Academic journal article New Formations

Ecocriticism, Ecopoetics, and a Creed Outworn

Academic journal article New Formations

Ecocriticism, Ecopoetics, and a Creed Outworn

Article excerpt

   Myth is speech stolen and restored. Only, speech which is restored
   is no longer quite that which was stolen: when it was brought back,
   it was not put exactly in its place.

       Roland Barthes, 'Myth Today'

Since the early 1990s, ecocritics have been offering environmentalist interpretations of fiction, poetry, and so-called nature writing. Occasionally, they have interpreted, in much the same green light, some other, non-literary products of cultural expression as well, including music, paintings, parklands, and zoos. While embarked on this project of re-evaluating key texts, important art works, and ecologically significant places in environmentalist terms, ecocritics also have been trying to revive forms of common sense that they suppose to have been vital to the earth-centred traditions of the past. The first of these ecocritical projects--that is, the merely interpretive one--is largely curatorial and pedagogical, and can be brought to fruition in the lecture hall and the seminar room. The second, however, is much more philosophical and psychological in character, therefore much more ambitious. It represents an attempt to improve behaviours and change minds well beyond the walls of the academy. Unfortunately, it has met with and is likely to continue to meet with limited success, in part because it is at odds with the facts of contemporary intellectual life.

As trained specialists in the interpretation of literature and culture, ecocritics should realise--as numbers of them do, to their chagrin--that their brief on behalf of those forms of common sense that they suppose to have been vital to the earth-centred traditions of the past is pitched in the teeth of an ongoing critique of both objectivity and subjectivity: a critique, in short, of common sense itself. For reasons not really in need of detailing here (as they should be more or less familiar to most readers), this critique has proceeded on several fronts, which have been variously identified as poststructuralist, postmodernist, or what have you. Scepticism about objectivity as well as subjectivity--or what often amounts to the same thing, a confident assumption that both are socially constructed--is now vital to the relativist thinking that has become one of the distinguishing features of the humanities and social sciences. Admittedly, how both objectivity and subjectivity could have been undermined, much less swept away, by nothing more than a wave of thought that first arose in the 1960s and then broke only two decades later is a mysterious matter still in need of fully satisfactory explanation. But such an explanation is unlikely to be forthcoming anytime soon, because those who first postulated the simultaneous disappearance or mutual occlusion of objectivity and subjectivity are either no longer with us (Foucault, for example), or seem to have long since grown weary of discussing it. This weariness is reflected in, among other things, the frequency of arguments 'against theory' since the mid-1980s: arguments most persuasively formulated, it should be noted, not by reactionaries who never liked theory very much in the first place, but by those with no small reputation as literary and cultural theorists in their own right (such as, for instance, Stanley Fish in the US and, more recently, Bruno Latour in France).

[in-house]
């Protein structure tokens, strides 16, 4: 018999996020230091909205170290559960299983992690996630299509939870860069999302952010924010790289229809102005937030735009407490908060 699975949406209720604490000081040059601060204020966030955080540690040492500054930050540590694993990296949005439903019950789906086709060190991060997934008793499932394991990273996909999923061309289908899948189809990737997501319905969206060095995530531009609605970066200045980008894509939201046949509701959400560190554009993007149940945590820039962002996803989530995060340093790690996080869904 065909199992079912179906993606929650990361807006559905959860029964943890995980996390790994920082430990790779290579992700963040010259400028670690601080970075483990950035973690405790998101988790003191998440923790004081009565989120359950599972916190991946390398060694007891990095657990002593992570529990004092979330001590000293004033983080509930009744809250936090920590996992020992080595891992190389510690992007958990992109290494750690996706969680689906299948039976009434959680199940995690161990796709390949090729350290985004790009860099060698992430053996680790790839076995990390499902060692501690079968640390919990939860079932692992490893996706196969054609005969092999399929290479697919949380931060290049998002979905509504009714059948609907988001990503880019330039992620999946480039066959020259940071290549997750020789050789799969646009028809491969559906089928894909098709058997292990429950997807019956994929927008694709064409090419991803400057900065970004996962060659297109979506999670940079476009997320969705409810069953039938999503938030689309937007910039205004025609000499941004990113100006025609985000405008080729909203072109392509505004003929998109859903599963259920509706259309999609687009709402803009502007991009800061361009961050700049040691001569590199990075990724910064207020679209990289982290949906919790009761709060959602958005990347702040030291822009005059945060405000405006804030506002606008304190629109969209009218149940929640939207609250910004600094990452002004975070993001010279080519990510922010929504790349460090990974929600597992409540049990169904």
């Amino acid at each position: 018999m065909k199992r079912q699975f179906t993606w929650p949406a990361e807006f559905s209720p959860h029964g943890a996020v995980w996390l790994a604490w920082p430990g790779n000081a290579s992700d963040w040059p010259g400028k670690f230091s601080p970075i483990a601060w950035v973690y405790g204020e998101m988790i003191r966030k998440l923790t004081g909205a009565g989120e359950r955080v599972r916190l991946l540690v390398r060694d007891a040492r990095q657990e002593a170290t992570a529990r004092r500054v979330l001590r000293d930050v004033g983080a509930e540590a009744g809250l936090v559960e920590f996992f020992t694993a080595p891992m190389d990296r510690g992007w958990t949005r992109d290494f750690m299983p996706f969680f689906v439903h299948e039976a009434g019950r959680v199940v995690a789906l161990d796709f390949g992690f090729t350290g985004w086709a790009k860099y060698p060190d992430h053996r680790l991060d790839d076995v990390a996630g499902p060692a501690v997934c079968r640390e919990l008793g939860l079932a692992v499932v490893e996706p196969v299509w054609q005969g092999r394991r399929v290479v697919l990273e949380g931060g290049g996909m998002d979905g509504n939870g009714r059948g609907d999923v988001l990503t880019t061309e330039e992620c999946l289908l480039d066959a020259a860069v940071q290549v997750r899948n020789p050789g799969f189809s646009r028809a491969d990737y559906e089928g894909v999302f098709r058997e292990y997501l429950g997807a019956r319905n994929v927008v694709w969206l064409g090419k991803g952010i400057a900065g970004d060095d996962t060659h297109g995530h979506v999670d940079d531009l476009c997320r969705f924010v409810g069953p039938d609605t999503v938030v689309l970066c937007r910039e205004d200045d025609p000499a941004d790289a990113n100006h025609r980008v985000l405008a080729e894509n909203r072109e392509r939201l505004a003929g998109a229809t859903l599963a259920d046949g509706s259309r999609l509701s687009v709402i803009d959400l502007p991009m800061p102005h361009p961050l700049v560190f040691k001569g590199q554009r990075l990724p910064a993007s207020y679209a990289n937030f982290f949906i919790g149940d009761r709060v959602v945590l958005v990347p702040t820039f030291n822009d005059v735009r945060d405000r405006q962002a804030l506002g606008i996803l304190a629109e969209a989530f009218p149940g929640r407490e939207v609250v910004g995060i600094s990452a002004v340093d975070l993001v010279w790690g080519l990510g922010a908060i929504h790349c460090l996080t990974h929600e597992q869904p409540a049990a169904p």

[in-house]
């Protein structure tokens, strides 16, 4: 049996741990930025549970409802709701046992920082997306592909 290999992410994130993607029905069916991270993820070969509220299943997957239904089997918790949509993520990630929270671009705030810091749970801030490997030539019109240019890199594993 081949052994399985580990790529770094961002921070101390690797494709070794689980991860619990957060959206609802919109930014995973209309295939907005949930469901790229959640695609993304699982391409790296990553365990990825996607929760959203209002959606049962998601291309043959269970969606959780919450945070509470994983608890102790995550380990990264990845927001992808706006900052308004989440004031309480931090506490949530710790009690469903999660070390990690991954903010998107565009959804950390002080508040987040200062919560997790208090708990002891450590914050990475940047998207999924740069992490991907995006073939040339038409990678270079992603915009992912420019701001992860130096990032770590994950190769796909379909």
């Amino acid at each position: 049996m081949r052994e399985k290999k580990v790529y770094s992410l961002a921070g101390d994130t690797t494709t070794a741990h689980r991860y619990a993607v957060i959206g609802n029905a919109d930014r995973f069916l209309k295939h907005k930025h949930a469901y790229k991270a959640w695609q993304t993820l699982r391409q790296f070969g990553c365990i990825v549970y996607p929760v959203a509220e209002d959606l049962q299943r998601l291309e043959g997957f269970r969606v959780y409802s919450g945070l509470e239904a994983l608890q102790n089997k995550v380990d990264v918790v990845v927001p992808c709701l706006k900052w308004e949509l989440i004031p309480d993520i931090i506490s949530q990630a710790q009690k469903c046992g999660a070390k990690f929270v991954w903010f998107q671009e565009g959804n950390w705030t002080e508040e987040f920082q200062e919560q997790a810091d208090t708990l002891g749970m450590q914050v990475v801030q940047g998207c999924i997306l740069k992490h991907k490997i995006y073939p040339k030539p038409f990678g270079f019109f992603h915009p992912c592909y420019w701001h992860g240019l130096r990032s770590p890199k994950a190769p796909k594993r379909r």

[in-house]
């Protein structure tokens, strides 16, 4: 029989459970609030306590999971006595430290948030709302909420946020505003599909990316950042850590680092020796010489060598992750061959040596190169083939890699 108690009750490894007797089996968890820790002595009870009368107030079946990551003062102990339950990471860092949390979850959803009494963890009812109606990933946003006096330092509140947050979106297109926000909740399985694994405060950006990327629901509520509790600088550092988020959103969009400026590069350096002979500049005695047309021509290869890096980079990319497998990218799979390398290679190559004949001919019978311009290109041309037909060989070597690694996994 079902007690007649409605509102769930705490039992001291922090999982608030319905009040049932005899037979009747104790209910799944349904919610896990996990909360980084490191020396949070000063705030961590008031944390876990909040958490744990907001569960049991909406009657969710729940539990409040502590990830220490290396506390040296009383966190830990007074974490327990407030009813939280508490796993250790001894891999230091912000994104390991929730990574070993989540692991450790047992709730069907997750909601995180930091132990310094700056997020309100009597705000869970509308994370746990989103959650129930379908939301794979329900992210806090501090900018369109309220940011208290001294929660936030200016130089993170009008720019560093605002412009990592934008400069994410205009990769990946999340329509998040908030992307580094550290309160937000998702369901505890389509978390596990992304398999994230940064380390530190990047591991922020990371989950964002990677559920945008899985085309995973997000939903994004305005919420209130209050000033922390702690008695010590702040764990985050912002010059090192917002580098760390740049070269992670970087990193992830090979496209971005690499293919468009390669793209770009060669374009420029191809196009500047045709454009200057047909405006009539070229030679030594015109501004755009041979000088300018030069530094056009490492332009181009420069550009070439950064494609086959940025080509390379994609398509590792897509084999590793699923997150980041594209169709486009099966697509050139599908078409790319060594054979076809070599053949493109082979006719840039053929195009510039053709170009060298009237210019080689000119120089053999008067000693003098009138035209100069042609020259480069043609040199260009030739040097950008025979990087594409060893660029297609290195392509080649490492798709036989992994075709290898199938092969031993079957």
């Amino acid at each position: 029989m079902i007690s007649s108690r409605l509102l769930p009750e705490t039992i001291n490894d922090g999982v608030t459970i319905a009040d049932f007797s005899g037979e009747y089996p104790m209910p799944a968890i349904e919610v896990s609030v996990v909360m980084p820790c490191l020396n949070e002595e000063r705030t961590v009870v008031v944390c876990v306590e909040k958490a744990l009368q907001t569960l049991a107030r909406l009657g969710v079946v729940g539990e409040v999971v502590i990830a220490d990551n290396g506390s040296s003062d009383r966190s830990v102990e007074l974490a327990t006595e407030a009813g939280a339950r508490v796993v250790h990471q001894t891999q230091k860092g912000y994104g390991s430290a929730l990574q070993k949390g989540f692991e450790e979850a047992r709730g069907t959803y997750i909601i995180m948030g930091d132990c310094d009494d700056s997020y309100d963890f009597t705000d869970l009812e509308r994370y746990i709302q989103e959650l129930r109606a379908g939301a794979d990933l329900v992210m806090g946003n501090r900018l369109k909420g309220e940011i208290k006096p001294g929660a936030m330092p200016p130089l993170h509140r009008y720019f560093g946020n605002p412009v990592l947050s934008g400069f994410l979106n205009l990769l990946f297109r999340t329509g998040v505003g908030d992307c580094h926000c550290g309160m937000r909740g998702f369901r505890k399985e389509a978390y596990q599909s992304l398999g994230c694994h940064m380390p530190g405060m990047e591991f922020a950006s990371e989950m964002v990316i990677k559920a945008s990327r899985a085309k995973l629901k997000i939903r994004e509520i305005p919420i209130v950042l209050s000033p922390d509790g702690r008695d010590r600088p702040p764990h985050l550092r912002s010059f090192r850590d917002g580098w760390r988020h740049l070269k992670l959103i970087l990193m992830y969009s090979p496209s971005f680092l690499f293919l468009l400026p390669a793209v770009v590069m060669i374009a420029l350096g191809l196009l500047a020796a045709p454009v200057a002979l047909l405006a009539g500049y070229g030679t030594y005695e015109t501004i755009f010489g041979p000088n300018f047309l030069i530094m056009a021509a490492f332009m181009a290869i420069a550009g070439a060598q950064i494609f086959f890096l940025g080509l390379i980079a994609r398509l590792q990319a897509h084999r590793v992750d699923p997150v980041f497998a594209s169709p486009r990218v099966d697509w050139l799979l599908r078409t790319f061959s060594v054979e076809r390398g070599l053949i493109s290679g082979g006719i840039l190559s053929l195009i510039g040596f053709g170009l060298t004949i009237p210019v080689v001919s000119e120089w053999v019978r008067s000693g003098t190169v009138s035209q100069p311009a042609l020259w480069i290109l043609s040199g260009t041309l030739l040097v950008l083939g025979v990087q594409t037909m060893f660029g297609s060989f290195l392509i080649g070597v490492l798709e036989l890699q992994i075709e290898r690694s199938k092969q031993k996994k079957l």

It is therefore easy to understand why many ecocritics are reluctant to confirm that somewhere, somehow, the waters have all rushed together, muddying the ground beneath our feet, clouding the air over our heads, and causing us to founder in radical indeterminacy. Yet their reluctance, however understandable, nevertheless puts ecocritics in the philosophical and theoretical minority among their academic peers, and can make their arguments seem less than persuasive if not altogether passe. When offering green interpretations of culture and literature, too many ecocritics continue to employ shop-worn oppositions such as country versus city, natural versus artificial, and the like. …

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